- By Jo Faragher
The Recruitment Industry Disability Initiative has revealed that just one in five employers regularly deal with disabled applicants for roles, despite the fact that every role should receive an average of three applications from disabled candidates.
The initiative is also campaigning for employers and recruiters to close what it calls the ‘disability employment gap’, which refers to the fact that just 47% of people with disabilities of working age were in employment between October and December 2015, whereas among non-disabled people, this figure stood at 80%.
One of the issues influencing these figures is that disabled applicants still feel cautious about disclosing their disability – meaning they may be missing out on a company making reasonable adjustments in the recruitment process. This is despite the fact that most employers, according to RIDI, are happy to make these adjustments at application, interview and offer stages, not to mention once the applicant starts work.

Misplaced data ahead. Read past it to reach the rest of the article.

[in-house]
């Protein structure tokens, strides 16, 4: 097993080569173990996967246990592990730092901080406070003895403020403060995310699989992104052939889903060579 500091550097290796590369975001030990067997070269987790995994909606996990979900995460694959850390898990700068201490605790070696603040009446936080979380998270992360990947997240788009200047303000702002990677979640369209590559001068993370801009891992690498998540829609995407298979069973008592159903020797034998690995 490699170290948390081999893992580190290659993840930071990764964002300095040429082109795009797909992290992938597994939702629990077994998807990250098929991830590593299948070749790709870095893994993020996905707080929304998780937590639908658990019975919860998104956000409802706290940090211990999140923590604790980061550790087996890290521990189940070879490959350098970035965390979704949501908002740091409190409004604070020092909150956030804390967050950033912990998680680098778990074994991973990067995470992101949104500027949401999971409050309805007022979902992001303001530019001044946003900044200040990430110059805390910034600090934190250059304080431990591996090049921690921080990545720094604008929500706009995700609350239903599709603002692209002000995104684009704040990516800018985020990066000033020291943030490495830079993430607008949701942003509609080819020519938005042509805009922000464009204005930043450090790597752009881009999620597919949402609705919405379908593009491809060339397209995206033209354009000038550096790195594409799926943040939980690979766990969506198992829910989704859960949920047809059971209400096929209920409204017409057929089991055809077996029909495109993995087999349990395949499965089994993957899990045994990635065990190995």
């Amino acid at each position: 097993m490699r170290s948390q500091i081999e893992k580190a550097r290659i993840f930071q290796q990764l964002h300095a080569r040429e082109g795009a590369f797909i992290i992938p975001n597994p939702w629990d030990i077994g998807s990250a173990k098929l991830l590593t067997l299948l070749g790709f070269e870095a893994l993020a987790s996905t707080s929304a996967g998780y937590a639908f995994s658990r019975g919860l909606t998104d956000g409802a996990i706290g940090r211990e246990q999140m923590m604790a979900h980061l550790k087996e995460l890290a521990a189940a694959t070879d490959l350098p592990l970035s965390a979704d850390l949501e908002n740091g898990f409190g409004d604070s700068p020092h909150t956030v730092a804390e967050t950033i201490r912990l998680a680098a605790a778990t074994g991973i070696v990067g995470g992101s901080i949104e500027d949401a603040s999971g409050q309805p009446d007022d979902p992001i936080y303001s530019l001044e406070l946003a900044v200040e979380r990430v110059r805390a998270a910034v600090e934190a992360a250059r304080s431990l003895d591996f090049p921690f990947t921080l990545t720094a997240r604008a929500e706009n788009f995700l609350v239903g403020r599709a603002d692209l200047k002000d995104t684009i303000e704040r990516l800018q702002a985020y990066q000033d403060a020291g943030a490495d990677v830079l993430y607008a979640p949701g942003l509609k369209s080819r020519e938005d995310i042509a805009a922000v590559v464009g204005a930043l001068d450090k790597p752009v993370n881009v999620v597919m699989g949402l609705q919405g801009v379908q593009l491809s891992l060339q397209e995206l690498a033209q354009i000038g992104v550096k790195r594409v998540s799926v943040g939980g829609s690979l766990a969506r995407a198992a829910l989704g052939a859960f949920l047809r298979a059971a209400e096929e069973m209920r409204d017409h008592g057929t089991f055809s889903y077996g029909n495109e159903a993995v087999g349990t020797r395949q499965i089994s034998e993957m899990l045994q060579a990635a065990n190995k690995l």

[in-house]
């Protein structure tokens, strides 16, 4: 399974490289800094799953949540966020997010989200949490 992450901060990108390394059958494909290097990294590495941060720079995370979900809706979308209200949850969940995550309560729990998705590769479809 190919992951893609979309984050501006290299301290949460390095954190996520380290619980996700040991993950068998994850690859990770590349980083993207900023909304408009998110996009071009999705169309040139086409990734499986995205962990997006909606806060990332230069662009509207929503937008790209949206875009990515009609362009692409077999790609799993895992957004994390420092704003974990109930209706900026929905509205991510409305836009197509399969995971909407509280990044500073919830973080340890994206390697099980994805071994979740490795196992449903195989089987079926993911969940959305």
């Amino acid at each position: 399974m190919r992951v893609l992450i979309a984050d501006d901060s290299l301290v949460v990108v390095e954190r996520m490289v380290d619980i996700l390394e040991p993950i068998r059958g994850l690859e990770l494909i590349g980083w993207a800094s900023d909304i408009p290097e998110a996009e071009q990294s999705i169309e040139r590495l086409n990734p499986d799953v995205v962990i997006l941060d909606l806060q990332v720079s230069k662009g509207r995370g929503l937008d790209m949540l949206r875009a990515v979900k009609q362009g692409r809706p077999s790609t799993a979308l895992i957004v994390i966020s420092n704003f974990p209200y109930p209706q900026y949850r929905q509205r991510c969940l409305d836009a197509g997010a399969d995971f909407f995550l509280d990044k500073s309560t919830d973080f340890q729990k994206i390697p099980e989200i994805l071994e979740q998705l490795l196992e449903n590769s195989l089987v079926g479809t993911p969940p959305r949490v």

Disability disclosure can be a sensitive area for both applicants and employers, with many assumptions around disabled people still lingering – for example, that the disability will be a physical one requiring a wheelchair, or needing something audio-described because someone is blind. In fact, many disabilities are not visible or are complex, and candidates don’t always feel comfortable sharing details of their condition fearing it might hamper their job prospects.
The RIDI event that gathered the data also considered whether it was down to employers or their third-party recruiters to change these perceptions and encourage higher levels of disclosure. Most agreed it should be a joint effort, with agencies making the initial screening process disability-friendly, and ensuring there are no stumbling blocks in place that would disadvantage those with disabilities. Hiring managers, meanwhile, need to ensure that once the applicant makes it through to an interview or their careers site, the good work of those agencies in making the process equitable has not been wasted.
Through education and good communication, employers and their agencies can become more disability-confident, and with that, opening up a huge talent pool of skilled individuals to help their businesses grow.